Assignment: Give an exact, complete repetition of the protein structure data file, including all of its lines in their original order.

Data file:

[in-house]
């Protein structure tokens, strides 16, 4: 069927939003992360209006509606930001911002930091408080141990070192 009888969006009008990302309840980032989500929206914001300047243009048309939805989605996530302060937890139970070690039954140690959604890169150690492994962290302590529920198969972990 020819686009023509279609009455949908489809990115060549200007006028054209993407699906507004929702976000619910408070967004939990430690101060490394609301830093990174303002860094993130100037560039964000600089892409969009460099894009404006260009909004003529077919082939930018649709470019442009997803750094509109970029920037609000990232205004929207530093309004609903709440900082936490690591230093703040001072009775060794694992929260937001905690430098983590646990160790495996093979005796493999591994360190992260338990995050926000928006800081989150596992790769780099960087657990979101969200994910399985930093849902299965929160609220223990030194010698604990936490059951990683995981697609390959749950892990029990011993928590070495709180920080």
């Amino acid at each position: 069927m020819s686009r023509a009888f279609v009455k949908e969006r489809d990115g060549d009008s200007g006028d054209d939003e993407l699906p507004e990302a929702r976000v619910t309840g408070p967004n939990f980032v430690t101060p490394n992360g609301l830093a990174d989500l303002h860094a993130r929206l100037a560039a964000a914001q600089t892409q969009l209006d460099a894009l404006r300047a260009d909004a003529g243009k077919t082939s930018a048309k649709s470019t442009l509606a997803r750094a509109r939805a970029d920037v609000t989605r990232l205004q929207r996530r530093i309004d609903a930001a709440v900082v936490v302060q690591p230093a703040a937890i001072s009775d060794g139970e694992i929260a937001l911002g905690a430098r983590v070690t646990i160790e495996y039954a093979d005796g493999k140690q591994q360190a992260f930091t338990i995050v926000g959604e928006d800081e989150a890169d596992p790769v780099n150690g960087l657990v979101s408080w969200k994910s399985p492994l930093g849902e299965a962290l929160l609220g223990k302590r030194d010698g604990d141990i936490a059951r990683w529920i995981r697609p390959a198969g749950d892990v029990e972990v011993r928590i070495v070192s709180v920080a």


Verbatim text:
[in-house]
């Protein structure tokens, strides 16, 4: 069927939003992360209006509606930001911002930091408080141990070192 009888969006009008990302309840980032989500929206914001300047243009048309939805989605996530302060937890139970070690039954140690959604890169150690492994962290302590529920198969972990 020819686009023509279609009455949908489809990115060549200007006028054209993407699906507004929702976000619910408070967004939990430690101060490394609301830093990174303002860094993130100037560039964000600089892409969009460099894009404006260009909004003529077919082939930018649709470019442009997803750094509109970029920037609000990232205004929207530093309004609903709440900082936490690591230093703040001072009775060794694992929260937001905690430098983590646990160790495996093979005796493999591994360190992260338990995050926000928006800081989150596992790769780099960087657990979101969200994910399985930093849902299965929160609220223990030194010698604990936490059951990683995981697609390959749950892990029990011993928590070495709180920080």
């Amino acid at each position: 069927m020819s686009r023509a009888f279609v009455k949908e969006r489809d990115g060549d009008s200007g006028d054209d939003e993407l699906p507004e990302a929702r976000v619910t309840g408070p967004n939990f980032v430690t101060p490394n992360g609301l830093a990174d989500l303002h860094a993130r929206l100037a560039a964000a914001q600089t892409q969009l209006d460099a894009l404006r300047a260009d909004a003529g243009k077919t082939s930018a048309k649709s470019t442009l509606a997803r750094a509109r939805a970029d920037v609000t989605r990232l205004q929207r996530r530093i309004d609903a930001a709440v900082v936490v302060q690591p230093a703040a937890i001072s009775d060794g139970e694992i929260a937001l911002g905690a430098r983590v070690t646990i160790e495996y039954a093979d005796g493999k140690q591994q360190a992260f930091t338990i995050v926000g959604e928006d800081e989150a890169d596992p790769v780099n150690g960087l657990v979101s408080w969200k994910s399985p492994l930093g849902e299965a962290l929160l609220g223990k302590r030194d010698g604990d141990i936490a059951r990683w529920i995981r697609p390959a198969g749950d892990v029990e972990v011993r928590i070495v070192s709180v920080a």